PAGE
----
It’s no secret that I used to be an android users. For a long time I was wary of apple after some bad experiences at school with it not cooperating with my Microsoft word documents and the price pushed me into the android Ecosystem. As such I became quite integrated within the google sphere of apps. For a while Google docs and Google keep were my main note system and Google music was my music app.
After moving over to iOS I faced a dilemma over what I should do with many of my main apps and workflows. Luckily, I had already reverted back to Evernote for my note taking and Google also some good apps for services such as Google docs however there was still a gap over music. Thankfully with the new Google music app for iOS I don’t have that dilemma anymore.
Google music initially launched with a unique proposition. Instead of offering a streaming radio service they offered a service where you can upload up to 20,000 songs to the cloud for free using their downloadable Google music manager. From that you can stream or download the music onto your mobile device. Costs are reduced on Google’s end by only keeping the best copy of the song online.
Google also uses it’s music store to sell music to its users and then more recently it introduce Google Music All Access.
Google Play Music All Access
Back in the summer Google introduced its streaming service, Google Music All Access. Like Spotify, Pandora and other services there is a web app as well as mobile apps. Also like Spotify you can save music on to your device as well. The main reasons I jumped at the chance to use Google’s version was because it was with the initial sign up discount it was cheaper than the alternatives, had just as good features, plus I had been using Google’s free service before.
The iOS version
The day the app came out I downloaded it and moved it into my homepage. Loading it up showed a familiar interface but with some slight difference. All in all an Android user will recognise the app but wonder where certain features are. The top has a classic hamburger menu button that brings out a draw with the main options: listen now, my library, lay lists, radio and explore. There is also a cog that brings up further settings such as blocking explicit songs, allowing you to activate all access and alter when the streaming service is active and the quality of streamed songs.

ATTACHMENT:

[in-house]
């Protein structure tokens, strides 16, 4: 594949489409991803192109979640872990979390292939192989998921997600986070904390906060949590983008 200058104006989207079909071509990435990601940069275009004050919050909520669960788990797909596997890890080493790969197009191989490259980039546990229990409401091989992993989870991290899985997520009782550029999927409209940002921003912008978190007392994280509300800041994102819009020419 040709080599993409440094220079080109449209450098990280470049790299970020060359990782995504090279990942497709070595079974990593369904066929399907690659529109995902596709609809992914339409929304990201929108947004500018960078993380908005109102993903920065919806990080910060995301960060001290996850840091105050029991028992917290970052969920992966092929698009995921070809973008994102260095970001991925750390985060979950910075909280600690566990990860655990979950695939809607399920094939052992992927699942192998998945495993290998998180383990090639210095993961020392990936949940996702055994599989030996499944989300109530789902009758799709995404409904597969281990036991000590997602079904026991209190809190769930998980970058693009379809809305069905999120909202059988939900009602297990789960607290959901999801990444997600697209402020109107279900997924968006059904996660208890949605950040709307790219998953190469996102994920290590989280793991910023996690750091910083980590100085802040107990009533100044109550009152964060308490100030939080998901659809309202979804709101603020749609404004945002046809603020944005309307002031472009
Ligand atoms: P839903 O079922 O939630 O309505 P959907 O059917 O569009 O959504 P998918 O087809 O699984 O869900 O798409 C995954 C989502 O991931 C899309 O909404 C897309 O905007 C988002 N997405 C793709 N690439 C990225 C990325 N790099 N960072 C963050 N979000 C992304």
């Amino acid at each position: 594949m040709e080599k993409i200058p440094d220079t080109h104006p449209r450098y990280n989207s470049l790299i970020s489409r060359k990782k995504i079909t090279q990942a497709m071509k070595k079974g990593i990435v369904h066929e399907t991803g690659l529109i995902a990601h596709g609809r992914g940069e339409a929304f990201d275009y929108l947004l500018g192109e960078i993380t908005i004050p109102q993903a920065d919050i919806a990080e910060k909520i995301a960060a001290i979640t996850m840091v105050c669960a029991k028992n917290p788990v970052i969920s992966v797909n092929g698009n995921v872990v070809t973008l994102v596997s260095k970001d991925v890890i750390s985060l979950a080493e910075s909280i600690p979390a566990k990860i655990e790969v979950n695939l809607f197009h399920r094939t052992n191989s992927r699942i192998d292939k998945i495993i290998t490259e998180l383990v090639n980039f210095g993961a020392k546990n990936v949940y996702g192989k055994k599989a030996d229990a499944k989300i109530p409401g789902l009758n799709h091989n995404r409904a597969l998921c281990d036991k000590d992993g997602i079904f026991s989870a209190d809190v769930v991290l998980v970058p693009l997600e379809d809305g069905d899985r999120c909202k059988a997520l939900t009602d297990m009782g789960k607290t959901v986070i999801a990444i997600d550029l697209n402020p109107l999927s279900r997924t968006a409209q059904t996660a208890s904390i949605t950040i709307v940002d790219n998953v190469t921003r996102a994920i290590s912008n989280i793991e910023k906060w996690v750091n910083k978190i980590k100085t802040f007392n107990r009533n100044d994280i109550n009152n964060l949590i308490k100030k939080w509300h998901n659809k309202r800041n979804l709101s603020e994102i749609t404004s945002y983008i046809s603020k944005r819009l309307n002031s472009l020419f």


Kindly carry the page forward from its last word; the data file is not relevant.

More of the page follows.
With the app the albums and songs have that classic google cards style that is spreading across all of googles apps and services. It works well with the album arts, titles and a small three dot symbol to bring up options such as start radio, shuffle album, add to queue, add to playlist and go to artists.
If you go into an album there is an option next to the album logo to download a local copy of the music, useful for saving data when traveling.
The biggest difference between the interfaces is the inability to see only songs downloaded onto the device rather than songs held within your entire library held online. Hopefully this feature will come in future iterations for those users with limited data plans.
One of things that really sets Google music apart is what Google does best. Search and relevant adverts. Although I certainly appreciate not having adverts in general, with Google Play Music All Access you rarely need to purchase an album (unless you directly want to pay an artist for their music.) and so the recommendation are more like a system for finding good music from an intelligent recommendation service.
It’s just like having a friend with great music taste who is always telling you about the next big thing. Except you don’t have to listen to him go on about why vinyl records are better and how he has a new fixie.
You can create your own playlists but just like iTunes genies Google can also make playlists for you as well. If you have upgraded to all access then the playlists will include anything from Google’s extensive library. If not then are limited to the songs you have uploaded via the download manager.
On the audio side of things the audio quality using the same headphones and the same app on a different platform is much improved. The bass seems stronger and more defined. The mids are clearer and the overall the audio quality of the songs are just better. Of course you can set different sound quality settings that will also increase or decrease the data usage of the app. By setting lower quality you are reducing the music quality but saving your data. By setting higher you’ll get better music but at a data cost. Of course you can set the app to only download and stream over wifi to save your data too.
Overall Google Play Music has entered the music streaming on iOS with a mature, good looking and easy to use app. With it’s large back catalogue it might be a great choice for you. However, perhaps Google has waited to long to bring this app to iOS, after all with iTunes radio who needs Google play music?